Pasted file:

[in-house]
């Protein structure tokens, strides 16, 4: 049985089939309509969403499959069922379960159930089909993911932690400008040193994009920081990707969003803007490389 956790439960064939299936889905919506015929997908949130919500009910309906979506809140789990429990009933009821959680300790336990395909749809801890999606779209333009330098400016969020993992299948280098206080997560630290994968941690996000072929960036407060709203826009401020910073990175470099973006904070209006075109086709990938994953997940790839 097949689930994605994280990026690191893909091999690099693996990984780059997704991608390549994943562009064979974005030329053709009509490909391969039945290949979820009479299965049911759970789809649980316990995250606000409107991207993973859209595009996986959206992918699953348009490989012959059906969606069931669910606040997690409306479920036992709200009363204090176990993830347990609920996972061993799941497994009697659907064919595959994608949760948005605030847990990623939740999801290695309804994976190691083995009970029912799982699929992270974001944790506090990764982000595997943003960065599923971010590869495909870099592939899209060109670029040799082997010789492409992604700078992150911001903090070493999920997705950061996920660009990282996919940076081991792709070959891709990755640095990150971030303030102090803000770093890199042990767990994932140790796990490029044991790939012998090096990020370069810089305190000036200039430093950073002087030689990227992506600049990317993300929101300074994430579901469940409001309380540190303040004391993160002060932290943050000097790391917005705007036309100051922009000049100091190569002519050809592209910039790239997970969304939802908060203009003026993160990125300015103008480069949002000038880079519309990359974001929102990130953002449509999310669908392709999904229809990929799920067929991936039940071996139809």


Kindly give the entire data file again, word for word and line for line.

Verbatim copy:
[in-house]
């Protein structure tokens, strides 16, 4: 049985089939309509969403499959069922379960159930089909993911932690400008040193994009920081990707969003803007490389 956790439960064939299936889905919506015929997908949130919500009910309906979506809140789990429990009933009821959680300790336990395909749809801890999606779209333009330098400016969020993992299948280098206080997560630290994968941690996000072929960036407060709203826009401020910073990175470099973006904070209006075109086709990938994953997940790839 097949689930994605994280990026690191893909091999690099693996990984780059997704991608390549994943562009064979974005030329053709009509490909391969039945290949979820009479299965049911759970789809649980316990995250606000409107991207993973859209595009996986959206992918699953348009490989012959059906969606069931669910606040997690409306479920036992709200009363204090176990993830347990609920996972061993799941497994009697659907064919595959994608949760948005605030847990990623939740999801290695309804994976190691083995009970029912799982699929992270974001944790506090990764982000595997943003960065599923971010590869495909870099592939899209060109670029040799082997010789492409992604700078992150911001903090070493999920997705950061996920660009990282996919940076081991792709070959891709990755640095990150971030303030102090803000770093890199042990767990994932140790796990490029044991790939012998090096990020370069810089305190000036200039430093950073002087030689990227992506600049990317993300929101300074994430579901469940409001309380540190303040004391993160002060932290943050000097790391917005705007036309100051922009000049100091190569002519050809592209910039790239997970969304939802908060203009003026993160990125300015103008480069949002000038880079519309990359974001929102990130953002449509999310669908392709999904229809990929799920067929991936039940071996139809």